"Should Jack Ford have marched over to O-I, cameras in tow?" Mr. Ruvolo said. "Maybe. But Jack Ford would never do that. He understands that a mayor's control over an economy is precious little. But what that breeds is a sense of 'there's not much I can do about it, so I won't even try.' "
Mr. Ford was also reluctant to try policy initiatives that could backfire, Mr. Ruvolo and others said. He once considered, then discarded, proposing a tax on alcohol and cigarettes to finance a new sports arena. He nixed a development plan in the Marina District that he questioned long-term.
Friends say Mr. Ford also struggled to communicate his relatively unsexy accomplishments, such as the balanced budget, to voters, staff, or fellow politicians.
"In difficult economic times, people always look to charismatic leaders," said Wade Kapszukiewicz, the new Lucas County treasurer and a Ford ally, adding: "One of his strengths is not his charisma."
Mr. Finkbeiner has never struggled with charisma, just his temper.
But close associates say they saw him change last year, after undergoing heart surgery. Mr. Finkbeiner began to practice anger management techniques, they said, and he worked to avoid stress. He publicly drew strength from his faith.
Since the operation "I've seen a spiritual side to him I'd never witnessed before," said Dennis Duffy, a longtime local politician, union leader, and friend of Mr. Finkbeiner's.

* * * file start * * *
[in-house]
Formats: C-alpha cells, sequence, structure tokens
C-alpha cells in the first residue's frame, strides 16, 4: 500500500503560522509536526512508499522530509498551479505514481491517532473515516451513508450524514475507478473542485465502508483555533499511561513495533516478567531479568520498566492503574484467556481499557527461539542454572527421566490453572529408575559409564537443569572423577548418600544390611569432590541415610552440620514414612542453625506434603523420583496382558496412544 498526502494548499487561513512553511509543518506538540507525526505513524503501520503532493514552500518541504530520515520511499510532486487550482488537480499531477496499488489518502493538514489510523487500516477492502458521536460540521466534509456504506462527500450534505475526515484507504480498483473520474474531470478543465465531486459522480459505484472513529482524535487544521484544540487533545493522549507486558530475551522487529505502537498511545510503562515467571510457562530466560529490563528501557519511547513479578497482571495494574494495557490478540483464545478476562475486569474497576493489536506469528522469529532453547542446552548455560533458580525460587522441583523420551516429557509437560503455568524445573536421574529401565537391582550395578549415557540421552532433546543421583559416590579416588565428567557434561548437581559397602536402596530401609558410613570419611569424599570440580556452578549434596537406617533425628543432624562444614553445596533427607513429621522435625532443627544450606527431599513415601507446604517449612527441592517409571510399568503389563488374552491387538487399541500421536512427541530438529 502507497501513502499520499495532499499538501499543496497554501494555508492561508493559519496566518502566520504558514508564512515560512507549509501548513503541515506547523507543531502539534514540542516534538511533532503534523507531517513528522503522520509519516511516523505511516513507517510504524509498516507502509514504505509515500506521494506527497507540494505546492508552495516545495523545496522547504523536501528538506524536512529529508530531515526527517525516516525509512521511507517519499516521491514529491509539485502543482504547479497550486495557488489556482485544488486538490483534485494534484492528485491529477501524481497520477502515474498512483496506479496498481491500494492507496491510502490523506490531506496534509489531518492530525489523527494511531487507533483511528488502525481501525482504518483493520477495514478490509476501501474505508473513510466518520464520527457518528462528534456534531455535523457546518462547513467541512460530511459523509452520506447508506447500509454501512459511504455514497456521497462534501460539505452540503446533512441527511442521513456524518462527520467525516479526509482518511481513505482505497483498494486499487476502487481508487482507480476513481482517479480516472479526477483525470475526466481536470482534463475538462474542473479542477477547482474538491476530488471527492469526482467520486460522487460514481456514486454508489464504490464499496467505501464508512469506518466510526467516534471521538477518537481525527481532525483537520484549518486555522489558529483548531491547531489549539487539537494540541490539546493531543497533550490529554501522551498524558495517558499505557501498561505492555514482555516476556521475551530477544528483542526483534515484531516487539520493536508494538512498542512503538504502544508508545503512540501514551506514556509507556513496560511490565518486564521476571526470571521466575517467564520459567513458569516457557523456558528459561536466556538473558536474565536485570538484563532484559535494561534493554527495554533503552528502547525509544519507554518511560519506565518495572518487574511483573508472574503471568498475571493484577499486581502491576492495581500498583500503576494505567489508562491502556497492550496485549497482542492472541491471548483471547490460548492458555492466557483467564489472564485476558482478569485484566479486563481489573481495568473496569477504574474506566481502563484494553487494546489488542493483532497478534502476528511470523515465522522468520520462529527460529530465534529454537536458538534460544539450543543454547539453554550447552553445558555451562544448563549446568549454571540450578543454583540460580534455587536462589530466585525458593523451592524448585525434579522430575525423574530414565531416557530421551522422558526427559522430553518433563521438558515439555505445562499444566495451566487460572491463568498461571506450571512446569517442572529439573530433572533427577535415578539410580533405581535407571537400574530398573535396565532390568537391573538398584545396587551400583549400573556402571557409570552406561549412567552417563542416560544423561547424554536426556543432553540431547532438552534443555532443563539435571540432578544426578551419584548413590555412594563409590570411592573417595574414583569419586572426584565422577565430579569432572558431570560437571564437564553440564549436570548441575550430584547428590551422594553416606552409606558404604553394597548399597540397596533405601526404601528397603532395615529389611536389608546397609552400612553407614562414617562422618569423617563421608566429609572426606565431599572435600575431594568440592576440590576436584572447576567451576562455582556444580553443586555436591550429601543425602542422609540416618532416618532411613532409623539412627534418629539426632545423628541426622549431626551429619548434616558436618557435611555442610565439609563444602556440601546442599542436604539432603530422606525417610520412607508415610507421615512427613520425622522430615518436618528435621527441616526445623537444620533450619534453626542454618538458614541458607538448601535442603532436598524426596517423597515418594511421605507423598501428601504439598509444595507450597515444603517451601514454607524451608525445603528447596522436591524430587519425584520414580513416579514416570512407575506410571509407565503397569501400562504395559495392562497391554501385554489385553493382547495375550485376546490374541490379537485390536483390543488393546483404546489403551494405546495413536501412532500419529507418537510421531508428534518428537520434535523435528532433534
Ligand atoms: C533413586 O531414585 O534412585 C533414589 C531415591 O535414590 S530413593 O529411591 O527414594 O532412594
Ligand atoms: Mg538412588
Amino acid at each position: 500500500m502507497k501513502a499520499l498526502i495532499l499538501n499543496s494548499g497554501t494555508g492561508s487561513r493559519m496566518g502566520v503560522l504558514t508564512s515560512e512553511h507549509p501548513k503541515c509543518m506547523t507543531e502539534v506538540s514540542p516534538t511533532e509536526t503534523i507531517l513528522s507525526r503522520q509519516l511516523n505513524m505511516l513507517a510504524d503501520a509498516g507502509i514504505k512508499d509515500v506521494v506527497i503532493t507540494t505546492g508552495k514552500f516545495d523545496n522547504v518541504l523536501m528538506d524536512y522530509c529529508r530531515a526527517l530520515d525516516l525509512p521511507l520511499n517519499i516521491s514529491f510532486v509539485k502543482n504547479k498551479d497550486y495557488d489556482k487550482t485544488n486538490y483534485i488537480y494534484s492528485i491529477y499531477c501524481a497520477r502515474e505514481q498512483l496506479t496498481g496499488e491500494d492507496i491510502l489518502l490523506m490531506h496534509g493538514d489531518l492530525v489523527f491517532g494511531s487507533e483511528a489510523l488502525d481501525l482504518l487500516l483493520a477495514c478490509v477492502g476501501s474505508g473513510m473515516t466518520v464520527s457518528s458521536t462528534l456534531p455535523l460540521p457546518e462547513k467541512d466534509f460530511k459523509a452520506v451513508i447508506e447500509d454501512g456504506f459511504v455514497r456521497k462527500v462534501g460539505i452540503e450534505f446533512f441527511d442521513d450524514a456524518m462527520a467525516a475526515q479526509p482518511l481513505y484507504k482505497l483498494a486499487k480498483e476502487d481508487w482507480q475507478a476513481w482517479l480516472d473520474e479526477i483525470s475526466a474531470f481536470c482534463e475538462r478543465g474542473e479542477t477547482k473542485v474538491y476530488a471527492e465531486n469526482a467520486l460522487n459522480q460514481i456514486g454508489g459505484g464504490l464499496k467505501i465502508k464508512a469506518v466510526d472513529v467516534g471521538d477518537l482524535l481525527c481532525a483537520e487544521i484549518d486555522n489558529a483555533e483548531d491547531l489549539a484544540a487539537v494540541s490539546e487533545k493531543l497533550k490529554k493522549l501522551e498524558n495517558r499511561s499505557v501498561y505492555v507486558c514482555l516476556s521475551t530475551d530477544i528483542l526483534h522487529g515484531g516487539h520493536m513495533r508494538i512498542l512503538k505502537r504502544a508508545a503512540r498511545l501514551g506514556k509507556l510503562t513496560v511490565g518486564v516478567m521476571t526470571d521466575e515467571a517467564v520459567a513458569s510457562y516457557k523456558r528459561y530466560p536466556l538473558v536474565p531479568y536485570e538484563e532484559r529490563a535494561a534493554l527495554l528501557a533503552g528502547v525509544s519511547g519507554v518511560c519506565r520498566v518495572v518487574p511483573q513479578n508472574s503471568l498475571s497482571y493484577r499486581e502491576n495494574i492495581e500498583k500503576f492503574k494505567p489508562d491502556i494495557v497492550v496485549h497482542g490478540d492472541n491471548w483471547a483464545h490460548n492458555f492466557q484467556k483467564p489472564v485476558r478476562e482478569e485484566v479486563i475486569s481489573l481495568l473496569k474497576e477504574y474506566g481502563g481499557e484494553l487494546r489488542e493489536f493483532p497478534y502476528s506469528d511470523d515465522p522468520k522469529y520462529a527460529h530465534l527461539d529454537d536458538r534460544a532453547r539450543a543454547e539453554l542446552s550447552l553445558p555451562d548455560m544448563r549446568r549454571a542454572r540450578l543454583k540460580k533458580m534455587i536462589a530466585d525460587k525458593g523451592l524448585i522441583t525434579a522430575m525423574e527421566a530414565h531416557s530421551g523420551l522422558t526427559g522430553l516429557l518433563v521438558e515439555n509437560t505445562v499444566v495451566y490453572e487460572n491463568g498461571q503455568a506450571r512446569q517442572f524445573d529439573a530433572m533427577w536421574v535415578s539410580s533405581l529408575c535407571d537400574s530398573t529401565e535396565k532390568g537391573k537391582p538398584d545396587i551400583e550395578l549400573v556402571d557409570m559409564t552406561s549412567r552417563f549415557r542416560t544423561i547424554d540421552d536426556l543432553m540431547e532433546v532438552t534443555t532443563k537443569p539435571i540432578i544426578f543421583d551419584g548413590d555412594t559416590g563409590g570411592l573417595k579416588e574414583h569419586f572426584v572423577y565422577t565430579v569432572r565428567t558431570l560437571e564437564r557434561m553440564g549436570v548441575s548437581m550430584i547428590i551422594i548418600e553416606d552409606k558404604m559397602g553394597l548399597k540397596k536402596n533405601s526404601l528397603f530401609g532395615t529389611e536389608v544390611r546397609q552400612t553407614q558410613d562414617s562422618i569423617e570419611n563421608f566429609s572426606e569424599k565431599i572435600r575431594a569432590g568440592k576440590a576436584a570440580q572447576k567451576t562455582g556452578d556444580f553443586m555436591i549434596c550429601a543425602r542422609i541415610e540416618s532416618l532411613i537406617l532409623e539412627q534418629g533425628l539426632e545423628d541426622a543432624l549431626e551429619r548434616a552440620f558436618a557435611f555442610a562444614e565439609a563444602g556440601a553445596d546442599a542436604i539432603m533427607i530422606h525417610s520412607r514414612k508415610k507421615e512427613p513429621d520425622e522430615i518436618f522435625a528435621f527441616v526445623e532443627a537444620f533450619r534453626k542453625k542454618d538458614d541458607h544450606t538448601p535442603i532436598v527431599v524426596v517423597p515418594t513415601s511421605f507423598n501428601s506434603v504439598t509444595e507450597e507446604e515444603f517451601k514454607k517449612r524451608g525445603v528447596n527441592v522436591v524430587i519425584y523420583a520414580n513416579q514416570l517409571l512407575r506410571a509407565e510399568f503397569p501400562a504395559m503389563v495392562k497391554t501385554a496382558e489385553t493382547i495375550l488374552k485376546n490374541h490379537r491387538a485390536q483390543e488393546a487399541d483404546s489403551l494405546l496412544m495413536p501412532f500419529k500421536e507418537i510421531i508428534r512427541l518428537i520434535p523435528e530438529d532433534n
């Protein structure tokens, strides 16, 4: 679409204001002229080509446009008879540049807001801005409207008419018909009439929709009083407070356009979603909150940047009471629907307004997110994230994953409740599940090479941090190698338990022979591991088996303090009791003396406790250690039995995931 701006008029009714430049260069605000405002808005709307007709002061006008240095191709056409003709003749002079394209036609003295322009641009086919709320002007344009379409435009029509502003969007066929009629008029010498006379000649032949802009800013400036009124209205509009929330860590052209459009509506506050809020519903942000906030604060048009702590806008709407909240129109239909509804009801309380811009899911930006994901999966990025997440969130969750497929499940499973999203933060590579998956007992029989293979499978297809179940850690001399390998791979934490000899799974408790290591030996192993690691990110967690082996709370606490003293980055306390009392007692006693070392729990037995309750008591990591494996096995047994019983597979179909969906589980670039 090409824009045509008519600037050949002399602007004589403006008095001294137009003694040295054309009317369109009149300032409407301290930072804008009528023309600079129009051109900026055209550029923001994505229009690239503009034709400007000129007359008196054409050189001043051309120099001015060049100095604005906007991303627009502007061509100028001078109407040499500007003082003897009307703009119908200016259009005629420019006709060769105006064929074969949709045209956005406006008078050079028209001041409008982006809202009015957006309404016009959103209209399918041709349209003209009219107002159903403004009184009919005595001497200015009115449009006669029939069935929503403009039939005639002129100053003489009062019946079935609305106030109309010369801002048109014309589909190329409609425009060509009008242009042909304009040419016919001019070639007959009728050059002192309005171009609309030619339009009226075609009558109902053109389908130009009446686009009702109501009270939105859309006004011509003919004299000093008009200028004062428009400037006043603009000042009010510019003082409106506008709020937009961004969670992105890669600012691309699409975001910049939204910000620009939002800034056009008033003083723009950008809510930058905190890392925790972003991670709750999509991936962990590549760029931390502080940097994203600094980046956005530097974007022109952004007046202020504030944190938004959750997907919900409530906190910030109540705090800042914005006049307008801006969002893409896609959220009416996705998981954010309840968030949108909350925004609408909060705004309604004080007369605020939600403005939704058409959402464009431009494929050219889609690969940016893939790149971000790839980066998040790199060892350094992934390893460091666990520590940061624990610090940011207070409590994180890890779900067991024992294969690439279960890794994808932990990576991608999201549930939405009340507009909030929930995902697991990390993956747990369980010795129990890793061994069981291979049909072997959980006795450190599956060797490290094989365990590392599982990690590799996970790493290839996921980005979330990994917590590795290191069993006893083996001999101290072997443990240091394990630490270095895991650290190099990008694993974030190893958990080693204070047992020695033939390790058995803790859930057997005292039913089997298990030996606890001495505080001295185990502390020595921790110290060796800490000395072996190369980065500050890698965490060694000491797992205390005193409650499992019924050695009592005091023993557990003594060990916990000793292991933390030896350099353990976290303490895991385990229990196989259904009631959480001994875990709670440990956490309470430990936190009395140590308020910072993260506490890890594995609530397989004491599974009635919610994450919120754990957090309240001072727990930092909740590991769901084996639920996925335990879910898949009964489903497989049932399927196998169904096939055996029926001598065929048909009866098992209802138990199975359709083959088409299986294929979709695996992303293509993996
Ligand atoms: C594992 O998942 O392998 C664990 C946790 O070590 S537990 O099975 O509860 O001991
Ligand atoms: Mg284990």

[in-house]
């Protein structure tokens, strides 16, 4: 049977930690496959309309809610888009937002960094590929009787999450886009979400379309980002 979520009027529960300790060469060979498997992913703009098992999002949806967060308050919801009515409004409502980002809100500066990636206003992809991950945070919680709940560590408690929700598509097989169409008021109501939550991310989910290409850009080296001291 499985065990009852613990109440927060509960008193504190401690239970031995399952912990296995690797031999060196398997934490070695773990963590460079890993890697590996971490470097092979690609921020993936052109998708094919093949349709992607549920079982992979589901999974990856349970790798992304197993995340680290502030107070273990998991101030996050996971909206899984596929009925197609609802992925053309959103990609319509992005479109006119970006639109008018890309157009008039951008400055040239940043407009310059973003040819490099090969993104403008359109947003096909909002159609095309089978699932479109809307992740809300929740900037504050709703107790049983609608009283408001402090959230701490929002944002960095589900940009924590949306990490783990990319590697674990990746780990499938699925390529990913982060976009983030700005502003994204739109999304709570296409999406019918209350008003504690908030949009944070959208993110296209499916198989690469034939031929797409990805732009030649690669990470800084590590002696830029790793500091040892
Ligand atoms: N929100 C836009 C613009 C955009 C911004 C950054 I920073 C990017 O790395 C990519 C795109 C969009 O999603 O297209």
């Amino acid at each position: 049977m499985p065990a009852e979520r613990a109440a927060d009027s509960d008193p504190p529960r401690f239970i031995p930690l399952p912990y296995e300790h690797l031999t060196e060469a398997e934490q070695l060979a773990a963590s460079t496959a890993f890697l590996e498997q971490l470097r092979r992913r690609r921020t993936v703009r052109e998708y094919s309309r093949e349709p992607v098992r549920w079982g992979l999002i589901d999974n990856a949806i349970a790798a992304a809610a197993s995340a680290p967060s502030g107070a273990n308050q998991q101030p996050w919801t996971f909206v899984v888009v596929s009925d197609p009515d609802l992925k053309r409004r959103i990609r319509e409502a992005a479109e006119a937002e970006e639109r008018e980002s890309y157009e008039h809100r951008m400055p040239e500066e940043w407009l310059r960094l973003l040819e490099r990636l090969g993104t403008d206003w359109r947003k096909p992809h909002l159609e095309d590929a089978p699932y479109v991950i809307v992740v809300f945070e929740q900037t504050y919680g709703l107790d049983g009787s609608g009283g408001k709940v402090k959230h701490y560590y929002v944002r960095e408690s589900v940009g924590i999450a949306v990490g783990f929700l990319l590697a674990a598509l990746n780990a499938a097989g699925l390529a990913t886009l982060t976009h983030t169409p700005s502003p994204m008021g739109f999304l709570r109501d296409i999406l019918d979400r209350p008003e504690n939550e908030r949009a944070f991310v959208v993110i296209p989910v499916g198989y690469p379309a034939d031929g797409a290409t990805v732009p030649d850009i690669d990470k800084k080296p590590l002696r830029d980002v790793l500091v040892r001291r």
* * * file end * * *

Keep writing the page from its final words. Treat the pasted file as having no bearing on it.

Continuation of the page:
Five years ago, Mr. Duffy added, "I couldn't reason with him about his behavior. There wasn't any control there. It's definitely different today."
Mr. Finkbeiner entered the mayor's race in July and began what advisers called the most-focused, hardest-working, best-organized campaign of his 31 years in politics. The former mayor knocked on doors for hours nearly every day, smiling, reintroducing himself.
He picked a campaign theme, "Carty Gets Results," that emphasized the part of his record that Toledoans liked best - and the part of Mr. Ford's that they questioned most. He revolved his campaign around it, with great results.
An August Blade poll showed Mr. Finkbeiner enjoying the highest popularity of his career.
Mr. Ford entered August sweating just to make the nonpartisan mayoral runoff. One of his longtime supporters, former County Commissioner Keith Wilkowski, had entered the race after conducting a poll that showed Mr. Ford facing an uphill re-election battle.